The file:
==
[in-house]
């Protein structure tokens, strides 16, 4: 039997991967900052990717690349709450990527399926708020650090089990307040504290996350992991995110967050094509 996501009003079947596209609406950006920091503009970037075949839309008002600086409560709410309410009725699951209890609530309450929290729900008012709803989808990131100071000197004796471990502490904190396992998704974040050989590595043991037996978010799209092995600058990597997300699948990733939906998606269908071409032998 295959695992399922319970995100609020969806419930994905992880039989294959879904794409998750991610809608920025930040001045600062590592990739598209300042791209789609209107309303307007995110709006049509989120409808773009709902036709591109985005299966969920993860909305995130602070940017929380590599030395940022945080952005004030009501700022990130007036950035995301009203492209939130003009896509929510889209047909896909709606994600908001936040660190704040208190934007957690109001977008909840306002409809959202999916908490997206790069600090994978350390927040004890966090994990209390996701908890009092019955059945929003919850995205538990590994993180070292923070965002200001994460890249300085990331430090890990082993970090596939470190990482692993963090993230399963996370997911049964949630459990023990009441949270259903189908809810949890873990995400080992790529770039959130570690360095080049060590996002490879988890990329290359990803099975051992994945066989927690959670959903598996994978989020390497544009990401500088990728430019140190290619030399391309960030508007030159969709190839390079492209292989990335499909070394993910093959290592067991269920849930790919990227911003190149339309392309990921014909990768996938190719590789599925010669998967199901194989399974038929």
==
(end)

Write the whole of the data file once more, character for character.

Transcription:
[in-house]
């Protein structure tokens, strides 16, 4: 039997991967900052990717690349709450990527399926708020650090089990307040504290996350992991995110967050094509 996501009003079947596209609406950006920091503009970037075949839309008002600086409560709410309410009725699951209890609530309450929290729900008012709803989808990131100071000197004796471990502490904190396992998704974040050989590595043991037996978010799209092995600058990597997300699948990733939906998606269908071409032998 295959695992399922319970995100609020969806419930994905992880039989294959879904794409998750991610809608920025930040001045600062590592990739598209300042791209789609209107309303307007995110709006049509989120409808773009709902036709591109985005299966969920993860909305995130602070940017929380590599030395940022945080952005004030009501700022990130007036950035995301009203492209939130003009896509929510889209047909896909709606994600908001936040660190704040208190934007957690109001977008909840306002409809959202999916908490997206790069600090994978350390927040004890966090994990209390996701908890009092019955059945929003919850995205538990590994993180070292923070965002200001994460890249300085990331430090890990082993970090596939470190990482692993963090993230399963996370997911049964949630459990023990009441949270259903189908809810949890873990995400080992790529770039959130570690360095080049060590996002490879988890990329290359990803099975051992994945066989927690959670959903598996994978989020390497544009990401500088990728430019140190290619030399391309960030508007030159969709190839390079492209292989990335499909070394993910093959290592067991269920849930790919990227911003190149339309392309990921014909990768996938190719590789599925010669998967199901194989399974038929």